Merkel, Hollande defy Cameron with EU convergence plan
French President François Hollande and German Chancellor Angela Merkel are on collision course with David Cameron, according to French newspaper Le Monde. They have drafted proposals to bind the European Union closer together, while the British prime minister wants to revise the bloc's treaties ahead of a referendum on the UK's EU membership he has promised for 2017.
Cameron is to visit Paris on Thursday and Berlin on Friday as part of his attempt to loosen the UK's ties to Europe - necessary, he argues, to undermine euroscepticism at home ahead of the referendum.
He wants changes such as limiting cross-border migration and protecting the City of London from Brussels regulations and he wants to amend EU treaties to do so.
That is the opposite of what Hollande and Merkel propose in a document submitted to European Commission President Jean-Claude Juncker - "with the greatest discretion", according to Le Monde - on Saturday.
The previous day, at a meeting with eastern European countries where Hollande and Merkel's aides were finetuning their proposals, Cameron threatened to back withdrawal in the EU referendum if he does not win enough concessions.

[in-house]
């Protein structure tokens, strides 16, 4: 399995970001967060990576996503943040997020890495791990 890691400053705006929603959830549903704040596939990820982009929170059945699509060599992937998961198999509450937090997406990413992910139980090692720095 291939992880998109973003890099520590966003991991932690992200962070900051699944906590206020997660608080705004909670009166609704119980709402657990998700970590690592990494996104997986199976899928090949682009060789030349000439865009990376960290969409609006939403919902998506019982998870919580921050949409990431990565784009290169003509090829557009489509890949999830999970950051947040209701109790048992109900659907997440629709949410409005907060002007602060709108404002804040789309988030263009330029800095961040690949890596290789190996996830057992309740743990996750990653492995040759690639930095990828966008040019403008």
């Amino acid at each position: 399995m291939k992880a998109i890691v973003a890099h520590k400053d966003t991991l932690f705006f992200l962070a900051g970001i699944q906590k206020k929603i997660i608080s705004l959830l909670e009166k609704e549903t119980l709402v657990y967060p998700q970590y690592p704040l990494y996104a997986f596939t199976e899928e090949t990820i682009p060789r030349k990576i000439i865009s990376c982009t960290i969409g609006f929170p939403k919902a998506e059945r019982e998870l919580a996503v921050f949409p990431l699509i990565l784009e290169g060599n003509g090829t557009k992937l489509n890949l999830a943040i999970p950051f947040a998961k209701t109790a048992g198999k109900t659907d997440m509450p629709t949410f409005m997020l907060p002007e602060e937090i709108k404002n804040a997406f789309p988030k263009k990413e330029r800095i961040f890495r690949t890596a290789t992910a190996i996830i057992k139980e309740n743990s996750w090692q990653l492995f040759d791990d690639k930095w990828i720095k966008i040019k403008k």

The Hollande-Merkel plan is unlikely to please him or his Conservative Party.
The French and German leaders do want no changes to the treaties and they want more convergence on economic, fiscal and social policy, financial stability and investment.
And, with the euro shaken by the Greek crisis, they want to strengthen monetary union - while Cameron wants to keep his country out of the single currency.
They even suggest that after the end of 2016 further steps could be taken to develop long-term legal, institutional and political unity across the EU - not exactly what David Cameron has in mind.
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